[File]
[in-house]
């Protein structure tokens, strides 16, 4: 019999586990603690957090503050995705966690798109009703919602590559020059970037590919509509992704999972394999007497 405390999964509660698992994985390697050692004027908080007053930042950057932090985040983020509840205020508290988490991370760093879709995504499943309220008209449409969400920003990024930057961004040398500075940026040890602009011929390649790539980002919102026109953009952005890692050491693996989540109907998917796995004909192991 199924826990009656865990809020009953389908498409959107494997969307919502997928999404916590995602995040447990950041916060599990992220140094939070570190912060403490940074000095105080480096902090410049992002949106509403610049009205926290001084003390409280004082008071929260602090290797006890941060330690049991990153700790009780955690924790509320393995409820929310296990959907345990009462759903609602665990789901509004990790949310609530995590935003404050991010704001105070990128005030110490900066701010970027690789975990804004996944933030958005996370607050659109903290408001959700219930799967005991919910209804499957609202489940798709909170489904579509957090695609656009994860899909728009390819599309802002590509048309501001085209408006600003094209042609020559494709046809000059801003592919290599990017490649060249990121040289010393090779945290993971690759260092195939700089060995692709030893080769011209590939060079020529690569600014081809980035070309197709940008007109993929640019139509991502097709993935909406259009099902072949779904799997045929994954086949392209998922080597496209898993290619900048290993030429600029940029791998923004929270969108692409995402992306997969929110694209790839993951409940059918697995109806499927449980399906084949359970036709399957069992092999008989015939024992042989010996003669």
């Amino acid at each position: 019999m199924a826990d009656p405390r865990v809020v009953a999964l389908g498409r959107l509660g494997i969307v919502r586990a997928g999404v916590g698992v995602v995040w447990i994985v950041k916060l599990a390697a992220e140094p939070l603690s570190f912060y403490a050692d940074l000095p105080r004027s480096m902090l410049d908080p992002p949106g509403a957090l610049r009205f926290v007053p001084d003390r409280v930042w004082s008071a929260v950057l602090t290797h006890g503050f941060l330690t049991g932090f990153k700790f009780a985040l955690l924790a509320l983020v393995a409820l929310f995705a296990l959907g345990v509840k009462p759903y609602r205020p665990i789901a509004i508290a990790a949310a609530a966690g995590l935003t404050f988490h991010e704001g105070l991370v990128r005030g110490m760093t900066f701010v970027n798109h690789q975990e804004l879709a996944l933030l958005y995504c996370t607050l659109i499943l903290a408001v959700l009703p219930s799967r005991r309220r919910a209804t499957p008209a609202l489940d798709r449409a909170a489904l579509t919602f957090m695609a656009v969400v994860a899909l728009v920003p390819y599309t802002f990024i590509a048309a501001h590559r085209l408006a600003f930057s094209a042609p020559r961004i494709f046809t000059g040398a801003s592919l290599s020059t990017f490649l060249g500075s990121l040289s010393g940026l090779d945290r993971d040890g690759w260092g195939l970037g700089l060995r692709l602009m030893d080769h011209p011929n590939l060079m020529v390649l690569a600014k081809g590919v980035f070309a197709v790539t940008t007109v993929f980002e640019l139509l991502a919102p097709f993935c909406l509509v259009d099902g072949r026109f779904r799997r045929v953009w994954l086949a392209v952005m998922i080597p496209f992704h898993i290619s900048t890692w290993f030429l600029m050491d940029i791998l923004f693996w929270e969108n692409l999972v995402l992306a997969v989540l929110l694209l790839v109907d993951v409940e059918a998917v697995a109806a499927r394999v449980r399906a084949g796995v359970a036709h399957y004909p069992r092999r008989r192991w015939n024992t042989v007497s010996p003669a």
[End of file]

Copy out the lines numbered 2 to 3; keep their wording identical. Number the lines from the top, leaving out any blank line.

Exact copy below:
């Protein structure tokens, strides 16, 4: 019999586990603690957090503050995705966690798109009703919602590559020059970037590919509509992704999972394999007497 405390999964509660698992994985390697050692004027908080007053930042950057932090985040983020509840205020508290988490991370760093879709995504499943309220008209449409969400920003990024930057961004040398500075940026040890602009011929390649790539980002919102026109953009952005890692050491693996989540109907998917796995004909192991 199924826990009656865990809020009953389908498409959107494997969307919502997928999404916590995602995040447990950041916060599990992220140094939070570190912060403490940074000095105080480096902090410049992002949106509403610049009205926290001084003390409280004082008071929260602090290797006890941060330690049991990153700790009780955690924790509320393995409820929310296990959907345990009462759903609602665990789901509004990790949310609530995590935003404050991010704001105070990128005030110490900066701010970027690789975990804004996944933030958005996370607050659109903290408001959700219930799967005991919910209804499957609202489940798709909170489904579509957090695609656009994860899909728009390819599309802002590509048309501001085209408006600003094209042609020559494709046809000059801003592919290599990017490649060249990121040289010393090779945290993971690759260092195939700089060995692709030893080769011209590939060079020529690569600014081809980035070309197709940008007109993929640019139509991502097709993935909406259009099902072949779904799997045929994954086949392209998922080597496209898993290619900048290993030429600029940029791998923004929270969108692409995402992306997969929110694209790839993951409940059918697995109806499927449980399906084949359970036709399957069992092999008989015939024992042989010996003669």
């Amino acid at each position: 019999m199924a826990d009656p405390r865990v809020v009953a999964l389908g498409r959107l509660g494997i969307v919502r586990a997928g999404v916590g698992v995602v995040w447990i994985v950041k916060l599990a390697a992220e140094p939070l603690s570190f912060y403490a050692d940074l000095p105080r004027s480096m902090l410049d908080p992002p949106g509403a957090l610049r009205f926290v007053p001084d003390r409280v930042w004082s008071a929260v950057l602090t290797h006890g503050f941060l330690t049991g932090f990153k700790f009780a985040l955690l924790a509320l983020v393995a409820l929310f995705a296990l959907g345990v509840k009462p759903y609602r205020p665990i789901a509004i508290a990790a949310a609530a966690g995590l935003t404050f988490h991010e704001g105070l991370v990128r005030g110490m760093t900066f701010v970027n798109h690789q975990e804004l879709a996944l933030l958005y995504c996370t607050l659109i499943l903290a408001v959700l009703p219930s799967r005991r309220r919910a209804t499957p008209a609202l489940d798709r449409a909170a489904l579509t919602f957090m695609a656009v969400v994860a899909l728009v920003p390819y599309t802002f990024i590509a048309a501001h590559r085209l408006a600003f930057s094209a042609p020559r961004i494709f046809t000059g040398a801003s592919l290599s020059t990017f490649l060249g500075s990121l040289s010393g940026l090779d945290r993971d040890g690759w260092g195939l970037g700089l060995r692709l602009m030893d080769h011209p011929n590939l060079m020529v390649l690569a600014k081809g590919v980035f070309a197709v790539t940008t007109v993929f980002e640019l139509l991502a919102p097709f993935c909406l509509v259009d099902g072949r026109f779904r799997r045929v953009w994954l086949a392209v952005m998922i080597p496209f992704h898993i290619s900048t890692w290993f030429l600029m050491d940029i791998l923004f693996w929270e969108n692409l999972v995402l992306a997969v989540l929110l694209l790839v109907d993951v409940e059918a998917v697995a109806a499927r394999v449980r399906a084949g796995v359970a036709h399957y004909p069992r092999r008989r192991w015939n024992t042989v007497s010996p003669a």